In case someone gets this Email without seeing the article on the new Model A engine, the article can be found at http://www.modelaengine.com

If anyone has a question, concern, comment, or suggestion, please let me know at model.a.engine@hotmail.com, and I’ll do my best to resolve the issue.


New Engine

This project started in 2007 and stalled in 2015 because of sky-rocketing costs and the lack of quality control at foundries in California.

Previous updates, pictures, and videos can be found at www.modelaengine.com

FordBarn, (https://www.fordbarn.com/forum/showthread.php?t=265782) is an internet social group for Model A Ford hobbyists, and there are a lot of interesting questions and comments regarding this project.

I use the term "new engine" loosely because the only new parts are the cylinder block, crankshaft, and connecting rods. All interfaces for mating parts are identical to original and have been documented from original Ford drawings.

In the 2 July 2019 update, I was happy to state that the project was resurrected and I would be working with others (John, Leonard, and Bill) to have the "new engine" manufactured in China.

A lot has happened since the last update on 25 January 2020.


Cylinder Block and Main Caps

CAM Logic Inc completed its work to digitally model the exterior of the cylinder block based on the laser scan.

John had planned to travel to China to present the CAM Logic Inc exterior model in mid-February but was unable to due to the Coronavirus outbreak. However, in the interim, John has been working with the factory in China remotely to move the project forward.

The data file from CAM Logic Inc was sent to China and is being used to make the exterior pattern.

We also asked CAM Logic to confirm that all wall thicknesses were 5/32 inch or greater per Ford drawing A-6015, and they found that when the SolidWorks core models were combined with their exterior model, the wall at the front of the valve chamber was found to be thin.

This was corrected by making the valve chamber core slightly smaller to add wall thickness, and this file was also sent to China.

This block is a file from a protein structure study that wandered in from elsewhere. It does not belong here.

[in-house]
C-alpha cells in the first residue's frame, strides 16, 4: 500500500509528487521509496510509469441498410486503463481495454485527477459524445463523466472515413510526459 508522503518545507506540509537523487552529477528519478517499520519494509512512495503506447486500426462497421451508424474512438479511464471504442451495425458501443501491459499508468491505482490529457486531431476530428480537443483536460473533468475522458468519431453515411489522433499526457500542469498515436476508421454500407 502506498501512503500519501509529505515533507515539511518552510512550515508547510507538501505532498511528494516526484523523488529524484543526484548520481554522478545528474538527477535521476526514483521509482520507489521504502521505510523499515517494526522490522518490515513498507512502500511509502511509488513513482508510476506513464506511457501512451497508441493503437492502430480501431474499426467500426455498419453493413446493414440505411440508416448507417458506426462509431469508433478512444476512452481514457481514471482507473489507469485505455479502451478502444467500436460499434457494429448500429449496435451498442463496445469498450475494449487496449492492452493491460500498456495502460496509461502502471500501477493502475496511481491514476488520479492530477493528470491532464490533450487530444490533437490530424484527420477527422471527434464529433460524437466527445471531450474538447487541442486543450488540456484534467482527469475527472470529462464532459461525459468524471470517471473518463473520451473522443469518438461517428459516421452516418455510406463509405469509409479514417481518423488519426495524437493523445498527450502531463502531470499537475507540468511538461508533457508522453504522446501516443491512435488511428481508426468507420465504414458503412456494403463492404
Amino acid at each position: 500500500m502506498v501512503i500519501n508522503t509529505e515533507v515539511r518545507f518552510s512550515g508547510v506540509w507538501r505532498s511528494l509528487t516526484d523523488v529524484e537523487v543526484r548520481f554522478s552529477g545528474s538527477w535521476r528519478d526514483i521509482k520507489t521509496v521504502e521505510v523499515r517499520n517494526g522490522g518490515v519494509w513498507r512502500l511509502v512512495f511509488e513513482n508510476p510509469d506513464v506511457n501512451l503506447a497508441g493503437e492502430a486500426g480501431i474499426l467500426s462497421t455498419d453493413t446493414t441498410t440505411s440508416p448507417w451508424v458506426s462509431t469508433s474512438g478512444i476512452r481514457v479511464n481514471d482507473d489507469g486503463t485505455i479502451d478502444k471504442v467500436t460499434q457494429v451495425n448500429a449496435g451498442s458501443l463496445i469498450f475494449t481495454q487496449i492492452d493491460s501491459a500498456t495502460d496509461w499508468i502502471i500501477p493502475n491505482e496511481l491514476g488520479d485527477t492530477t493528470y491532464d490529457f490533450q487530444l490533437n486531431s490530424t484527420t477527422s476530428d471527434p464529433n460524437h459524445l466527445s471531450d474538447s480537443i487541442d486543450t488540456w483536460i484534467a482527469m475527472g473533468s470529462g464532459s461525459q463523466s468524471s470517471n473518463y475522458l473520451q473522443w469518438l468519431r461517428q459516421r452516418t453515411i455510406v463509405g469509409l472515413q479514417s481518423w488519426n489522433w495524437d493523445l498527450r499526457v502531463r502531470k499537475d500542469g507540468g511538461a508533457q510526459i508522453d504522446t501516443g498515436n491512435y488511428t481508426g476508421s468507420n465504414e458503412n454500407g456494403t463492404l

The machined surfaces drawing made from my SolidWorks file is close to being acceptable. One more iteration is needed because their fore and aft tooling holes on the bottom of the cylinder block need to be moved inward.

Cylinder block foundry tooling is nearing completion. The factory in China has provided a schedule projecting completion on 18 April 2020.

All tooling (core boxes, and the cope and drag patterns) is being CNC machined to the SolidWorks core and exterior models that have been provided by us. Everything that is external to the cylinder block casting including sprues, core-prints, gates, runners, and vents were designed by the factory in China.

The factory in China is in the business of making cylinder blocks in volume, so the tooling has been designed for use on their automated tooling line that can mass-produce cores and molds that are precise and consistent.

The 15 attached figures show what some of the tooling will look like. The first two figures show cope and drag patterns that are ready for automated molding, and the other figures show various stages of tooling completion. All tooling will be machined from aluminum.

It is my belief that the only "hands-on" operations will be core setting, mold closure, and pouring.

Once a good casting is poured, it needs to be verified through a series of comparisons, measurements, and tests including:
  • Compare the casting exterior against an original cylinder block. Superimposing laser scans of the new and original cylinder blocks would be ideal.